Two celebrations in one: Egypt's investments expected to rise 33% with new constitution
Before Egypt’s 2011 revolution, it was attracting net foreign direct investment of around $8bn annually, according to central bank data.
Net foreign direct investment in Egypt is expected to rise by a third to about $4bn this fiscal year, which ends in June, Egyptian Investment Minister Osama Saleh said on Monday.“It is a mix of investments, but a large portion of it is Gulf investments,” Saleh told Reuters in Abu Dhabi, where he is attending an energy summit.
After over two years of political turmoil, Egypt’s economy began to stabilise in late 2013, helped by billions of dollars in aid that Gulf countries began to extend once the Islamist President Mohamed Morsi was ousted last July.Before Egypt’s 2011 revolution, it was attracting net foreign direct investment of around $8bn annually, according to central bank data.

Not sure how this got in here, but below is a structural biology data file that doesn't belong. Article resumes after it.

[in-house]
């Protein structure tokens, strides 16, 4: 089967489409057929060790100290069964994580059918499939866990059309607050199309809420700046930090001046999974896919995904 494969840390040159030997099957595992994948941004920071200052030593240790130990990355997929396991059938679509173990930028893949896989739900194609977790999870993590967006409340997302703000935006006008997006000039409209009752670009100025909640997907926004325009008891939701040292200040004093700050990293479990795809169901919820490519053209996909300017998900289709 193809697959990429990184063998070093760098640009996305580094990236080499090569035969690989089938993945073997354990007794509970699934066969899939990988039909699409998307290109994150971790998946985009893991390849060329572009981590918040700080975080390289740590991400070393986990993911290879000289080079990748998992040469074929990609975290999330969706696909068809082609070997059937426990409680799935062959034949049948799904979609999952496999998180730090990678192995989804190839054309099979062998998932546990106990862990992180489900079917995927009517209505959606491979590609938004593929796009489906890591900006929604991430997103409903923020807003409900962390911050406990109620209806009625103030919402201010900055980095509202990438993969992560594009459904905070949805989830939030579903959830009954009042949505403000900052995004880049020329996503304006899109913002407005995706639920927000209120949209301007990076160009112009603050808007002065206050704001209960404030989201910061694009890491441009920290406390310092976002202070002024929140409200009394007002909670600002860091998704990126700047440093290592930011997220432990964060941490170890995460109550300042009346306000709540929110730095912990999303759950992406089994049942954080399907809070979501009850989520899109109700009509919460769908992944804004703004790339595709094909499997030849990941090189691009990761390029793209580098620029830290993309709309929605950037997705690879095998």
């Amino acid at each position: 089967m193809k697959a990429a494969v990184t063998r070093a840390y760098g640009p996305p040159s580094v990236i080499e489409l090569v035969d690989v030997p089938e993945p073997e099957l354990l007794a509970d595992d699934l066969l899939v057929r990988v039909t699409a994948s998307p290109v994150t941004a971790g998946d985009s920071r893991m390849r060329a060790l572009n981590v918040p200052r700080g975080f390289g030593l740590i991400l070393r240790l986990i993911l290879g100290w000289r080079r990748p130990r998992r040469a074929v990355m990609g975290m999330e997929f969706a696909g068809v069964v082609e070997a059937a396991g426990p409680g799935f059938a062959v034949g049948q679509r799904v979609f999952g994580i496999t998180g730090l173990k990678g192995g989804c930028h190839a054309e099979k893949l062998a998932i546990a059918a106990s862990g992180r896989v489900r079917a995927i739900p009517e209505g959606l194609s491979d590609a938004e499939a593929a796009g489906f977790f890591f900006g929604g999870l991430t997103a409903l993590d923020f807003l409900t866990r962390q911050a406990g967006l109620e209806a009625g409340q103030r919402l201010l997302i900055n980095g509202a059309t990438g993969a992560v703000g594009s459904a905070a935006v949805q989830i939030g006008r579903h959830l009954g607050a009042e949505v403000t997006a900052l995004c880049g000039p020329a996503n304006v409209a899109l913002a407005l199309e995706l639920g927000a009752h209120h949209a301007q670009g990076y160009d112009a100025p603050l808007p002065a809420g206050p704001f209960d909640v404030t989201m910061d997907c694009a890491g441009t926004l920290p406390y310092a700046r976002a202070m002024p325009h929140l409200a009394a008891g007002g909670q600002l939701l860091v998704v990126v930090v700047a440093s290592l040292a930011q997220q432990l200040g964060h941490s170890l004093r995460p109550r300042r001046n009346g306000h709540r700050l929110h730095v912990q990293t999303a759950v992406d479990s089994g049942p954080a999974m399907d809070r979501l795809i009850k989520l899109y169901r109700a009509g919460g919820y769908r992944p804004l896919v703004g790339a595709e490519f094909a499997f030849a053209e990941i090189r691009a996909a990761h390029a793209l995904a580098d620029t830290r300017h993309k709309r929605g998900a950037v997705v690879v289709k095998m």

Saleh, who said he was meeting with several potential investors in the United Arab Emirates, in sectors ranging from real estate to shipping, predicted investment would rise further next fiscal year as tourism picked up.
“The figures for this financial year were all achieved with a tourist industry that was severely hit, so now after the constitution has been approved, we are expecting a revival of tourism,” he said.
Last week, voters approved a new constitution for Egypt in a referendum, a major step in a planned transition back to democratic rule.
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